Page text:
Familial combined hyperlipidemia (FCH) also known as mixed hyperlipidemia is a genetic disorder causing high cholesterol, triglycerides, and other lipids in the blood. It can contribute to heart disease and early heart attacks. Hyperlipidemia is treatable, but it’s often a life-long condition. You’ll need to watch what you eat and exercise regularly. You might need to take a prescription medication, too.
The exact cause of familial combined hyperlipidemia is unknown, as scientists have not yet identified the gene responsible. Cholesterol a waxy substance is a type of fat your body makes. It can also come from what you eat.
Foods with cholesterol, saturated fat, and trans fats can raise your blood cholesterol level. These include:
Fried and processed foods
Don’t exercise much? That can lead to putting on extra pounds, which can raise your cholesterol. As you get older, your cholesterol levels often creep up too.
Hyperlipidemia can run in families. People who inherit the condition can get very high cholesterol. That means they have a much greater chance of having a heart attack, even when they’re younger.
People inherit familial combined hyperlipidemia. Having this type of hyperlipidemia can push your lipid levels even higher if you also have conditions such as:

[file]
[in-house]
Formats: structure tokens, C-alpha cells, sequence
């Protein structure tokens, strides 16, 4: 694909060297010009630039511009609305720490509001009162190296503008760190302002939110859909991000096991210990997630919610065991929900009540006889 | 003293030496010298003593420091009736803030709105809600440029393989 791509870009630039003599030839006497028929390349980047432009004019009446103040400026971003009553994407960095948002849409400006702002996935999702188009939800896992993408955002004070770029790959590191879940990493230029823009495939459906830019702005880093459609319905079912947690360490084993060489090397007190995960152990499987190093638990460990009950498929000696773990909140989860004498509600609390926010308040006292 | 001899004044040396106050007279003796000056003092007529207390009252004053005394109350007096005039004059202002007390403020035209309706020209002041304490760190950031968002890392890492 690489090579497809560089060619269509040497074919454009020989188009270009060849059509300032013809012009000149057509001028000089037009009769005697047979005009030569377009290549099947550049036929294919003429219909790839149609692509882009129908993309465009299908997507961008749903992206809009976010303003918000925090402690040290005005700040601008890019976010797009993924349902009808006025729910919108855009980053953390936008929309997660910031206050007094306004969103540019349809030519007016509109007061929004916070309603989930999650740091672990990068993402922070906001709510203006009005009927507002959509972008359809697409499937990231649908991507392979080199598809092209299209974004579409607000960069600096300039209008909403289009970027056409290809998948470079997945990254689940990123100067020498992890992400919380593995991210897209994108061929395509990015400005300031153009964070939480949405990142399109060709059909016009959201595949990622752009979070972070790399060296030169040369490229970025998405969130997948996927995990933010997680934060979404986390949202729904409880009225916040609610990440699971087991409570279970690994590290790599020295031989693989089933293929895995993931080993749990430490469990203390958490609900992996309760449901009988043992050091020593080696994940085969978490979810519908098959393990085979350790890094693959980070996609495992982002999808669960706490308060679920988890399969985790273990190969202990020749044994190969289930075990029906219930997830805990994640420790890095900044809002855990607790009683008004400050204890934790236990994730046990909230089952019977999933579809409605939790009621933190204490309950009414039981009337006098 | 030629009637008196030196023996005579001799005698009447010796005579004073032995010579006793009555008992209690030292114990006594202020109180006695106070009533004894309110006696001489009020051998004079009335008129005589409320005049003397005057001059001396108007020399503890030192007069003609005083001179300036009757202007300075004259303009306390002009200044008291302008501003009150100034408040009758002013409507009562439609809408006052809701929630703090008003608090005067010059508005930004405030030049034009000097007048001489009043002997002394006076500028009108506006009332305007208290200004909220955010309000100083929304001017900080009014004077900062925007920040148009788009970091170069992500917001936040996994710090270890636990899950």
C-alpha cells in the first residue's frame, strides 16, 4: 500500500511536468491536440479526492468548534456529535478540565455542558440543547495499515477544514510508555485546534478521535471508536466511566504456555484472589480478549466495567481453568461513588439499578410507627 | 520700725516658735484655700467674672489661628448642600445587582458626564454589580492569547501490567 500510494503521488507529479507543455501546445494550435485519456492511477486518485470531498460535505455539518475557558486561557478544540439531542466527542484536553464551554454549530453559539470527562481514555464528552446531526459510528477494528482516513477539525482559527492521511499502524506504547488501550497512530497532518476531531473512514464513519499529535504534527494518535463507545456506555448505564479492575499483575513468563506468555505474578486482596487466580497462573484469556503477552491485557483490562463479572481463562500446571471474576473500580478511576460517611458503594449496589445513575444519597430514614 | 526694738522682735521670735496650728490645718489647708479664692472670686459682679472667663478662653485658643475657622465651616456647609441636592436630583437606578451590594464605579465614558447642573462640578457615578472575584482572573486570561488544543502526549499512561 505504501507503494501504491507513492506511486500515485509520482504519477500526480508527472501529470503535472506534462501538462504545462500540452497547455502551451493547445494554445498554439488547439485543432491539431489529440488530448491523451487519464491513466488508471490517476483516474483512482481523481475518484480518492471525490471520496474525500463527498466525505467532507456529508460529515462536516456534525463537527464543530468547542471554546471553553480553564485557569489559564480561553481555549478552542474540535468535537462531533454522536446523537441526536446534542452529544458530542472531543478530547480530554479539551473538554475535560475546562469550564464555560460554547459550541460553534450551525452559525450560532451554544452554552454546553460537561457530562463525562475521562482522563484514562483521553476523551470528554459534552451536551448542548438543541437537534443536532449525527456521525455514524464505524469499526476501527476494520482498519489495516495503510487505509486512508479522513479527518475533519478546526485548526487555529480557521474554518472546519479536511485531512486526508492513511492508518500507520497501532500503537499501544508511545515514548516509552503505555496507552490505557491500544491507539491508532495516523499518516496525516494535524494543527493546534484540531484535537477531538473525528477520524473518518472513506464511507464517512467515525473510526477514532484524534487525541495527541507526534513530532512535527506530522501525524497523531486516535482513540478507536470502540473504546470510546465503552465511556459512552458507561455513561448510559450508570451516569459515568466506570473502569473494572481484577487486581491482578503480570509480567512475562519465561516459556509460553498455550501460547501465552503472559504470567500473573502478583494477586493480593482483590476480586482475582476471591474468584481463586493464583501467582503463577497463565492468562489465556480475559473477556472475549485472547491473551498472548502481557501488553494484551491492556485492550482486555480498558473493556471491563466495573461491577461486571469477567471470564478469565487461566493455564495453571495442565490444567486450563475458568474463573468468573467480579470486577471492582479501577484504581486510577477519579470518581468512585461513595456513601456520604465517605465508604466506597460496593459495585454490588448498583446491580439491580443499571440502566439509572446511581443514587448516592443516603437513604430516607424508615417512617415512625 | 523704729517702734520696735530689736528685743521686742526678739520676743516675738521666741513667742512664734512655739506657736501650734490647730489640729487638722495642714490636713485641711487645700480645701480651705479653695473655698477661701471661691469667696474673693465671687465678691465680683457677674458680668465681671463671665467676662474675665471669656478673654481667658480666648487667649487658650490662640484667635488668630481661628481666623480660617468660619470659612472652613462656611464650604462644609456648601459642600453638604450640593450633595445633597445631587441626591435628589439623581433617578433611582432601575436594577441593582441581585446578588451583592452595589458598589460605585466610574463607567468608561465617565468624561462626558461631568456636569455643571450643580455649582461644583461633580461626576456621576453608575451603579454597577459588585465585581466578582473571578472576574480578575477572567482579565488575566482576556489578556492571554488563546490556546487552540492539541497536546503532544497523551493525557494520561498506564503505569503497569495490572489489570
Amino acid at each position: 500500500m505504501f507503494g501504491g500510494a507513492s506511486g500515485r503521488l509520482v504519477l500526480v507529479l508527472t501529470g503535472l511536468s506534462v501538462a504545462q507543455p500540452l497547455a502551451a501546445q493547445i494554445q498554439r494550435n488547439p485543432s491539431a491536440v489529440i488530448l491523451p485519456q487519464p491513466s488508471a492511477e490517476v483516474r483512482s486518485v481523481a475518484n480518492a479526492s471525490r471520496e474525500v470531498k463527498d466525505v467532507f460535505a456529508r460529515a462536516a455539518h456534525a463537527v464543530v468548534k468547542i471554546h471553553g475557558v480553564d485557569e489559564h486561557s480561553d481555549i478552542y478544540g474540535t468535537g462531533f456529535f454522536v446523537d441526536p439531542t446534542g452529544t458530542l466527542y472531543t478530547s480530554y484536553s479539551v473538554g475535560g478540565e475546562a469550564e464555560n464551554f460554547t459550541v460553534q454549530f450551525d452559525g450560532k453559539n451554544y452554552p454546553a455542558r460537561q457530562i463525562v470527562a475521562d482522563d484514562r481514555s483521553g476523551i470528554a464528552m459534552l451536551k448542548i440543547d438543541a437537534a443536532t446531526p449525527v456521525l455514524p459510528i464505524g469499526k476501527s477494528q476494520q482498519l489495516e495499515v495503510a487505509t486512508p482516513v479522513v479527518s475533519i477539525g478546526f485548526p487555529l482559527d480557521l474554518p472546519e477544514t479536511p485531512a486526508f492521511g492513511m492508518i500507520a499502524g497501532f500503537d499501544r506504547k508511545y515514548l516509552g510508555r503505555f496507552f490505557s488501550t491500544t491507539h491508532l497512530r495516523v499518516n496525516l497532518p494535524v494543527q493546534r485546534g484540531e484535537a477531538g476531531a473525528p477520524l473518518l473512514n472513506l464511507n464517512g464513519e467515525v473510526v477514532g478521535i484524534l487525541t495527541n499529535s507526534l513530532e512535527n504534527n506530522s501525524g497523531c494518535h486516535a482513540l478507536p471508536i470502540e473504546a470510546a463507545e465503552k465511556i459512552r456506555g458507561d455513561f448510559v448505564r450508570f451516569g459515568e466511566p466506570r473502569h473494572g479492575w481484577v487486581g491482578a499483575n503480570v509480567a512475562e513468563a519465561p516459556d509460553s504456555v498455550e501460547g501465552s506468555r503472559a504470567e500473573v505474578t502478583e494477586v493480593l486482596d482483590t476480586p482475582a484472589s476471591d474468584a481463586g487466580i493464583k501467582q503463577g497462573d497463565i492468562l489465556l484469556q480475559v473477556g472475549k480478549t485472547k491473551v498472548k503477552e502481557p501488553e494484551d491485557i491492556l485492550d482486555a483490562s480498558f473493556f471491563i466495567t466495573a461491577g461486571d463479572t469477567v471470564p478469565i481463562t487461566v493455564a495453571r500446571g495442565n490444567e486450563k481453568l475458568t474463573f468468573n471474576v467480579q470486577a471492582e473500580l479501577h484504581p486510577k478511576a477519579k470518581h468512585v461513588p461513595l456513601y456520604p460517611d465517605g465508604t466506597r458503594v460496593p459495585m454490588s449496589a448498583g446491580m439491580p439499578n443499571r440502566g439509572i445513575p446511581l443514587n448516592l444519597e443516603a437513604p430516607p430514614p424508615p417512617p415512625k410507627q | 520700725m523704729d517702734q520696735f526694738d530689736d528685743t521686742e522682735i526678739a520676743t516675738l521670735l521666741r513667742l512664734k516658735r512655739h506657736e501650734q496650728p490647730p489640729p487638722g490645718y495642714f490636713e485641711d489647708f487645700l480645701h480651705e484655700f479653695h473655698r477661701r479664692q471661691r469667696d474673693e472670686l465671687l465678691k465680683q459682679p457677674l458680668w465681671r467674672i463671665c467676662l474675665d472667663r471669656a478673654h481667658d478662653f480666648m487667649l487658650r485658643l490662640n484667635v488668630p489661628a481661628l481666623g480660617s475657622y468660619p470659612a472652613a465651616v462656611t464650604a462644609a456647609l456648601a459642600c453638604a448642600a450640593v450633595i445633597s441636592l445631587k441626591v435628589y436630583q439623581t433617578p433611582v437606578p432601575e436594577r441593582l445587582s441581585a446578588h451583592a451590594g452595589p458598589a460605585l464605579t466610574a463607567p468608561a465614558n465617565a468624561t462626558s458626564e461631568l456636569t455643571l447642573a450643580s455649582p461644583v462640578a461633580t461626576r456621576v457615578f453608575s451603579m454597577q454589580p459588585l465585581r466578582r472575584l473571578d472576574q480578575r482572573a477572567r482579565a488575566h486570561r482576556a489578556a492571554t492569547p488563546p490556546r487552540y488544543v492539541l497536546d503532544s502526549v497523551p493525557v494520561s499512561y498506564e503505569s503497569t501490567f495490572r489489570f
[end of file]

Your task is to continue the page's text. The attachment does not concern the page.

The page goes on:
Alcohol use disorder
The high lipid levels from mixed hyperlipidemia and underlying health problems might increase your risk of:
Coronary heart disease
Peripheral vascular disease
Your doctor should check your lipid levels regularly. It is a blood test called a lipoprotein panel. The results show the levels of:
The bad cholesterol that builds up inside your arteries
The good cholesterol that lowers your risk for heart disease
Another type of fat in your blood
A combination of the other three numbers
The American Heart Association recommends that adults 20 and older have their cholesterol checked every 4 to 6 years. You may have to fast 9 to 12 hours before the test.
Total cholesterol of 200 mg/dL or more is out of the normal range. Your doctor will consider things like your age, whether you smoke, and whether a close family member has heart problems to decide whether your specific test numbers are high and what to do about them. To learn more about FUPA see this article.
Lifestyle changes that can lower cholesterol include a healthy diet, weight loss, and exercise. You should:
Choose foods low in trans fats and saturated fats.
Eat more fiber-rich foods like oatmeal, apples, bananas, pears, prunes, kidney beans, chickpeas, lentils, and lima beans.
Have fish twice a week
Avoid surgery drinks and added sugars
Avoid fried and processed meat
If you have any questions about mixed hyperlipidemia ask your doctor or pharmacist. I am a medical student. I researched mixed hyperlipidemia.